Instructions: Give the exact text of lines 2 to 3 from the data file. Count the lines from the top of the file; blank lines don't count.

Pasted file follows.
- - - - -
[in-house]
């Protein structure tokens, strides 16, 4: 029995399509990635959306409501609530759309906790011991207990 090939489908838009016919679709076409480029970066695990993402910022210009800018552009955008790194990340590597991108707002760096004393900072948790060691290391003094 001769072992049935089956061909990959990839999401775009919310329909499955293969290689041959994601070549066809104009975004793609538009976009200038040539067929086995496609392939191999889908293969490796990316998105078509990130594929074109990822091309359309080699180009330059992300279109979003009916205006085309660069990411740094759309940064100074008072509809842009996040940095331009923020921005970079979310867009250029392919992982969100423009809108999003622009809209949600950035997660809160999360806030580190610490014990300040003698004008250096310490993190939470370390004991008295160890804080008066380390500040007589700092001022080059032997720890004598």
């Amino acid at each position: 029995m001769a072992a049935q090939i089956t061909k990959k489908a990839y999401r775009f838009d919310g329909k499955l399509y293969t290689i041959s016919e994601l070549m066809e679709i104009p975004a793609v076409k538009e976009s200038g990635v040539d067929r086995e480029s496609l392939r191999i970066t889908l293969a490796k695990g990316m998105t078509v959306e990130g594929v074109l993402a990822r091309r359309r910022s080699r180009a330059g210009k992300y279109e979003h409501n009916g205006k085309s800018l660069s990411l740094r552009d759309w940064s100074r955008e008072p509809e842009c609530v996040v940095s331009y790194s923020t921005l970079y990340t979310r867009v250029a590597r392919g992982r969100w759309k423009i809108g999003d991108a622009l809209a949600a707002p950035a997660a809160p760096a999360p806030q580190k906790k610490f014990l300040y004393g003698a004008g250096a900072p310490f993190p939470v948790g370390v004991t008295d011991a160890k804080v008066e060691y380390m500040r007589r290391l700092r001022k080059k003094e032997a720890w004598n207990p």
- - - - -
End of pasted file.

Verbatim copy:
């Protein structure tokens, strides 16, 4: 029995399509990635959306409501609530759309906790011991207990 090939489908838009016919679709076409480029970066695990993402910022210009800018552009955008790194990340590597991108707002760096004393900072948790060691290391003094 001769072992049935089956061909990959990839999401775009919310329909499955293969290689041959994601070549066809104009975004793609538009976009200038040539067929086995496609392939191999889908293969490796990316998105078509990130594929074109990822091309359309080699180009330059992300279109979003009916205006085309660069990411740094759309940064100074008072509809842009996040940095331009923020921005970079979310867009250029392919992982969100423009809108999003622009809209949600950035997660809160999360806030580190610490014990300040003698004008250096310490993190939470370390004991008295160890804080008066380390500040007589700092001022080059032997720890004598």
């Amino acid at each position: 029995m001769a072992a049935q090939i089956t061909k990959k489908a990839y999401r775009f838009d919310g329909k499955l399509y293969t290689i041959s016919e994601l070549m066809e679709i104009p975004a793609v076409k538009e976009s200038g990635v040539d067929r086995e480029s496609l392939r191999i970066t889908l293969a490796k695990g990316m998105t078509v959306e990130g594929v074109l993402a990822r091309r359309r910022s080699r180009a330059g210009k992300y279109e979003h409501n009916g205006k085309s800018l660069s990411l740094r552009d759309w940064s100074r955008e008072p509809e842009c609530v996040v940095s331009y790194s923020t921005l970079y990340t979310r867009v250029a590597r392919g992982r969100w759309k423009i809108g999003d991108a622009l809209a949600a707002p950035a997660a809160p760096a999360p806030q580190k906790k610490f014990l300040y004393g003698a004008g250096a900072p310490f993190p939470v948790g370390v004991t008295d011991a160890k804080v008066e060691y380390m500040r007589r290391l700092r001022k080059k003094e032997a720890w004598n207990p």